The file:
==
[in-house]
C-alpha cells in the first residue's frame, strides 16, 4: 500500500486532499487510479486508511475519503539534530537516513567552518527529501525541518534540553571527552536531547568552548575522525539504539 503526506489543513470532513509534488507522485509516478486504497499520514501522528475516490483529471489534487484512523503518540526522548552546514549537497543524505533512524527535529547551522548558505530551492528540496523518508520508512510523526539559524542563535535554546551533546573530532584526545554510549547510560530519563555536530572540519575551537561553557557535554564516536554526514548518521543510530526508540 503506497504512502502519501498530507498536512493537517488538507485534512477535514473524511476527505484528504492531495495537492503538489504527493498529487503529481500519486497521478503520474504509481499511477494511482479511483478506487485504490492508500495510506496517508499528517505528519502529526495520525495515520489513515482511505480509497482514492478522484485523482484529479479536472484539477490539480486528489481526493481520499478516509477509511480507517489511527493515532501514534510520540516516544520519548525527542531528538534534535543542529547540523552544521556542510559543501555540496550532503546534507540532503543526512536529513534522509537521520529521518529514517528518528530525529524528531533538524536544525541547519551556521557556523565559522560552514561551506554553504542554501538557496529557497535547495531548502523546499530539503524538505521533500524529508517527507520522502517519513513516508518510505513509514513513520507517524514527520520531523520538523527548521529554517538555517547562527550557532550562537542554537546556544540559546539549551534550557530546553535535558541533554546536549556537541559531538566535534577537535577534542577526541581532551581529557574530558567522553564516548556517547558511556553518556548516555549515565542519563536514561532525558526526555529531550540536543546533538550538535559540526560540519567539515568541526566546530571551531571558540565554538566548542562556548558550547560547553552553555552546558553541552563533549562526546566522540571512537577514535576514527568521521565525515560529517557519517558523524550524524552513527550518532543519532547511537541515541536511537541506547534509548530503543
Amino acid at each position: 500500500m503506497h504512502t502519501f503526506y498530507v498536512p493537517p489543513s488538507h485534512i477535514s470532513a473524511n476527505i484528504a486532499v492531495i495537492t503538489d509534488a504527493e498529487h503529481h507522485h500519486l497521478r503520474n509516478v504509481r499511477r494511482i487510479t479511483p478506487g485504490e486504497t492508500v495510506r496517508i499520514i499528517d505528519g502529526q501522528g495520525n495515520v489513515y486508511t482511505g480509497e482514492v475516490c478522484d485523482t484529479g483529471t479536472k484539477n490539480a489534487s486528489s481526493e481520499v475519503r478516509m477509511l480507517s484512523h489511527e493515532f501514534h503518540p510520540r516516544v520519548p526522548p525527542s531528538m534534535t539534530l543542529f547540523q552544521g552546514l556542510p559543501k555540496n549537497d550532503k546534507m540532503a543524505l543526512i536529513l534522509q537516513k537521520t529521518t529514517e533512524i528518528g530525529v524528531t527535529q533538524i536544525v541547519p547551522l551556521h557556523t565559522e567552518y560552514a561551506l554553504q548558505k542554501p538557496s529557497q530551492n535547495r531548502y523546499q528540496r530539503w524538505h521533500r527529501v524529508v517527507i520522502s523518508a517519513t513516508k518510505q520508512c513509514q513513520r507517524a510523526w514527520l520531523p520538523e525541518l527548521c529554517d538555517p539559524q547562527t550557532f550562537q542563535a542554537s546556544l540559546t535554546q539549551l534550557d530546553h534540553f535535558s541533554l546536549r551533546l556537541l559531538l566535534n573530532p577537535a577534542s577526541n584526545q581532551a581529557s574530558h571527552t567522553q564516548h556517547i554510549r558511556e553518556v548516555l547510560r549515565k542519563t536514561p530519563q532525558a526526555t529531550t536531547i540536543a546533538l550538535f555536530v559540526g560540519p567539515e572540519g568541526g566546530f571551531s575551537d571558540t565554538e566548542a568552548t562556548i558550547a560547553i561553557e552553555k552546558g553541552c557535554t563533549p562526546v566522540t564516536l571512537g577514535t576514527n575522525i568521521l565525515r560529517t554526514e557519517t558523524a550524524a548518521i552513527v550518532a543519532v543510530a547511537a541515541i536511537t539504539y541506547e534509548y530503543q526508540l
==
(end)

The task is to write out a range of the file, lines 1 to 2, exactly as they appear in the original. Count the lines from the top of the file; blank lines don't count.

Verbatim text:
[in-house]
C-alpha cells in the first residue's frame, strides 16, 4: 500500500486532499487510479486508511475519503539534530537516513567552518527529501525541518534540553571527552536531547568552548575522525539504539 503526506489543513470532513509534488507522485509516478486504497499520514501522528475516490483529471489534487484512523503518540526522548552546514549537497543524505533512524527535529547551522548558505530551492528540496523518508520508512510523526539559524542563535535554546551533546573530532584526545554510549547510560530519563555536530572540519575551537561553557557535554564516536554526514548518521543510530526508540 503506497504512502502519501498530507498536512493537517488538507485534512477535514473524511476527505484528504492531495495537492503538489504527493498529487503529481500519486497521478503520474504509481499511477494511482479511483478506487485504490492508500495510506496517508499528517505528519502529526495520525495515520489513515482511505480509497482514492478522484485523482484529479479536472484539477490539480486528489481526493481520499478516509477509511480507517489511527493515532501514534510520540516516544520519548525527542531528538534534535543542529547540523552544521556542510559543501555540496550532503546534507540532503543526512536529513534522509537521520529521518529514517528518528530525529524528531533538524536544525541547519551556521557556523565559522560552514561551506554553504542554501538557496529557497535547495531548502523546499530539503524538505521533500524529508517527507520522502517519513513516508518510505513509514513513520507517524514527520520531523520538523527548521529554517538555517547562527550557532550562537542554537546556544540559546539549551534550557530546553535535558541533554546536549556537541559531538566535534577537535577534542577526541581532551581529557574530558567522553564516548556517547558511556553518556548516555549515565542519563536514561532525558526526555529531550540536543546533538550538535559540526560540519567539515568541526566546530571551531571558540565554538566548542562556548558550547560547553552553555552546558553541552563533549562526546566522540571512537577514535576514527568521521565525515560529517557519517558523524550524524552513527550518532543519532547511537541515541536511537541506547534509548530503543